Magpie's Mumblings said...

I like the concept of two! There is a so-called 'rule' that everything should be in uneven numbers. Well, who sez? I don't think the artistic police are going to lock us up if we go against the 'rules'.

Susan Christensen said...

Fascinating post, Nadia. Now you've got me thinking about two...
and yes, these blues and greens are marvelous.
Rainbow book - WOW what fun!
-sus

The Idaho Beauty said...

What fascinating observations. And to me our whole love affair with fabric negates any question about finding easier ways to create similar images. And any of us who follow your blog know that easy seldom figures into your fiber explorations... ;-)

No way to get to where you got with your fabric log cabins any other way - they are rich and wonderful.

Carole Reid said...

Hi Nadia. I wouldn't have expected anything else! You love working with fabric and I love what you do with it. I hope you are well. xo Carole
oh yes.... the cat hat tickles!

Martha said...

Interesting concept to break the rule of odd numbers. I had not thought that even numbers feel uneasy or even edgy. But they do! Great exercise.

Kristen Donegan said...

I like this investigation Nadia and what you did with it- you are so at home with the fabric it really shows!
and I think I like two- not thinking about it- it's relational and cozy to me...but thinking about it why is this odd number rule so predominant
a good question :)

Anneliese said...

Nadia, I love what you are writing about Becket - your thoughts about two acts.....and of course I LOVE the two green fabric compositions. It couldn't be better for my eyes.
Thanks for visiting my blog

Mo Crow said...

love the spontaneity of these cloth and thread colour sketches!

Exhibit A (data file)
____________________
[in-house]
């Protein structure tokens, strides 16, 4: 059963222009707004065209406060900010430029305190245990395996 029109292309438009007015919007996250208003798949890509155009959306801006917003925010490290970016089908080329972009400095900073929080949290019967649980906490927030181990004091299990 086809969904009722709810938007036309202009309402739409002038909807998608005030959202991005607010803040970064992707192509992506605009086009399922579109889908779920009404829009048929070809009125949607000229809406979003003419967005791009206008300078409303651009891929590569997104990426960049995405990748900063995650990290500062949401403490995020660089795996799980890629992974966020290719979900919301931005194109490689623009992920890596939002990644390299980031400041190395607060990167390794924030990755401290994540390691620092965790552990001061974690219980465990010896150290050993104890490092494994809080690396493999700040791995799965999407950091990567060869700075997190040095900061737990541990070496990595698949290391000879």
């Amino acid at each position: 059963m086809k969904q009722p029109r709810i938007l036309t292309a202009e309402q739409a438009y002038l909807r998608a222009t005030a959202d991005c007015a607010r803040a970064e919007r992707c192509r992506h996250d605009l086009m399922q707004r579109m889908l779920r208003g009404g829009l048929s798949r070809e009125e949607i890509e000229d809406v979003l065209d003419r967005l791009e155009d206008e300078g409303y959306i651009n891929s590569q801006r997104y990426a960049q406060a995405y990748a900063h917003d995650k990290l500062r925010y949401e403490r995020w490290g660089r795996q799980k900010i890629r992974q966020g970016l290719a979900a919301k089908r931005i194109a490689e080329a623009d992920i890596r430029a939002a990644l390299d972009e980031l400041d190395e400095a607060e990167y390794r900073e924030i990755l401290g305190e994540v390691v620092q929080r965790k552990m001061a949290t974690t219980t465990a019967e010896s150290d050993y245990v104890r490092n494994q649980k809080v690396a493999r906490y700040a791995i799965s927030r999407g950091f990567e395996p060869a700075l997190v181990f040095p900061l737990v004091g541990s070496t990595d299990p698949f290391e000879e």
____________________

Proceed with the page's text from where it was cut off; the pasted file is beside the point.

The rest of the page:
deemallon said...

to stitch fabric scraps, raw edged to a surface is good fun... and to make a sketch exercise of it to explore color - great idea!

Kathleen Loomis said...

Interesting to note that instead of the traditional sewed log cabin, which starts at the center and moves out, you are starting at the margins and moving in. I wonder if that makes a difference in the essential character of the composition. Probably would take a lot of blocks to test this hypothesis.

Regina B Dunn said...

Very interesting how one thing leads to another and to a very nice composition.

Nellie's Needles said...

luv, luv, luv how your mind works!

luv, luv, luv the power and emotion you can evoke with a few brush strokes as well as few scraps of cloth.

luv how you can make my day!

knitnkwilt said...

A most interesting process. Isn't it amazing what changing the orientation does for a piece? And the fabric version is quite appealing.

Rachaeldaisy said...

It's so interesting that you're exploring the idea of 2 when often in our creative endeavours we use 3 or more. It's been a long time since I read Waiting for Godot, might be time I read it again.

O'Quilts said...

I love this...and I love the cat hat and I love all your support..hugs